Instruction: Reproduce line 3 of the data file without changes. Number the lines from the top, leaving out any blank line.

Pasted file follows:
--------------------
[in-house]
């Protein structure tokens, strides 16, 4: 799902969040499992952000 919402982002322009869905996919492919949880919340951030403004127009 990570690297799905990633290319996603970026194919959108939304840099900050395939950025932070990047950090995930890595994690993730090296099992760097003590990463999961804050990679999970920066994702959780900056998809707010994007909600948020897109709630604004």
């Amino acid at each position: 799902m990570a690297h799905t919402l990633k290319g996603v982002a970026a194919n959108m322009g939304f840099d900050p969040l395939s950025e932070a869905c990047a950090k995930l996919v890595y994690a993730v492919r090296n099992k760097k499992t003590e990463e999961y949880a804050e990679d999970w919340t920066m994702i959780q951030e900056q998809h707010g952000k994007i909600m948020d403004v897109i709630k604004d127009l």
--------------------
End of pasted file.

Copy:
């Amino acid at each position: 799902m990570a690297h799905t919402l990633k290319g996603v982002a970026a194919n959108m322009g939304f840099d900050p969040l395939s950025e932070a869905c990047a950090k995930l996919v890595y994690a993730v492919r090296n099992k760097k499992t003590e990463e999961y949880a804050e990679d999970w919340t920066m994702i959780q951030e900056q998809h707010g952000k994007i909600m948020d403004v897109i709630k604004d127009l």